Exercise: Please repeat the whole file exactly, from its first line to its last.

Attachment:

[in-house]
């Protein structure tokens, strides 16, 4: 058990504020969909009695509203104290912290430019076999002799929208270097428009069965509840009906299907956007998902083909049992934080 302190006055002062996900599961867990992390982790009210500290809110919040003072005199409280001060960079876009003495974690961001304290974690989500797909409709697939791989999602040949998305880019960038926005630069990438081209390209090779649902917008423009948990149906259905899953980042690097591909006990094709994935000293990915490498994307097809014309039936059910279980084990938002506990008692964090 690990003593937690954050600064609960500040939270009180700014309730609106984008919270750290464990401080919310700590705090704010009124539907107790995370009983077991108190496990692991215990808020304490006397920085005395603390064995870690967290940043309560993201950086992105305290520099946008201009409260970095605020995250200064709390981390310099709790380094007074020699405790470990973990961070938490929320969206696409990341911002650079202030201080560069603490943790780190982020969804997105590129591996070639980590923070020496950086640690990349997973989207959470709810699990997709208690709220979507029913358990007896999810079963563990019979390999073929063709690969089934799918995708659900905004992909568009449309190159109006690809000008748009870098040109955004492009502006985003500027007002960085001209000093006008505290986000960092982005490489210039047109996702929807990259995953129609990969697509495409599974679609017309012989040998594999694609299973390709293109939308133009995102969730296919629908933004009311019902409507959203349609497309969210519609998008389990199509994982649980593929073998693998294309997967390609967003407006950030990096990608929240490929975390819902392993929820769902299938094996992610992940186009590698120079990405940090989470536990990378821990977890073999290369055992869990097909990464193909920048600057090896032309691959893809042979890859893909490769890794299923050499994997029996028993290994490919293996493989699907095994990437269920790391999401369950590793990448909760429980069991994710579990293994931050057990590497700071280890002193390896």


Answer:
[in-house]
């Protein structure tokens, strides 16, 4: 058990504020969909009695509203104290912290430019076999002799929208270097428009069965509840009906299907956007998902083909049992934080 302190006055002062996900599961867990992390982790009210500290809110919040003072005199409280001060960079876009003495974690961001304290974690989500797909409709697939791989999602040949998305880019960038926005630069990438081209390209090779649902917008423009948990149906259905899953980042690097591909006990094709994935000293990915490498994307097809014309039936059910279980084990938002506990008692964090 690990003593937690954050600064609960500040939270009180700014309730609106984008919270750290464990401080919310700590705090704010009124539907107790995370009983077991108190496990692991215990808020304490006397920085005395603390064995870690967290940043309560993201950086992105305290520099946008201009409260970095605020995250200064709390981390310099709790380094007074020699405790470990973990961070938490929320969206696409990341911002650079202030201080560069603490943790780190982020969804997105590129591996070639980590923070020496950086640690990349997973989207959470709810699990997709208690709220979507029913358990007896999810079963563990019979390999073929063709690969089934799918995708659900905004992909568009449309190159109006690809000008748009870098040109955004492009502006985003500027007002960085001209000093006008505290986000960092982005490489210039047109996702929807990259995953129609990969697509495409599974679609017309012989040998594999694609299973390709293109939308133009995102969730296919629908933004009311019902409507959203349609497309969210519609998008389990199509994982649980593929073998693998294309997967390609967003407006950030990096990608929240490929975390819902392993929820769902299938094996992610992940186009590698120079990405940090989470536990990378821990977890073999290369055992869990097909990464193909920048600057090896032309691959893809042979890859893909490769890794299923050499994997029996028993290994490919293996493989699907095994990437269920790391999401369950590793990448909760429980069991994710579990293994931050057990590497700071280890002193390896």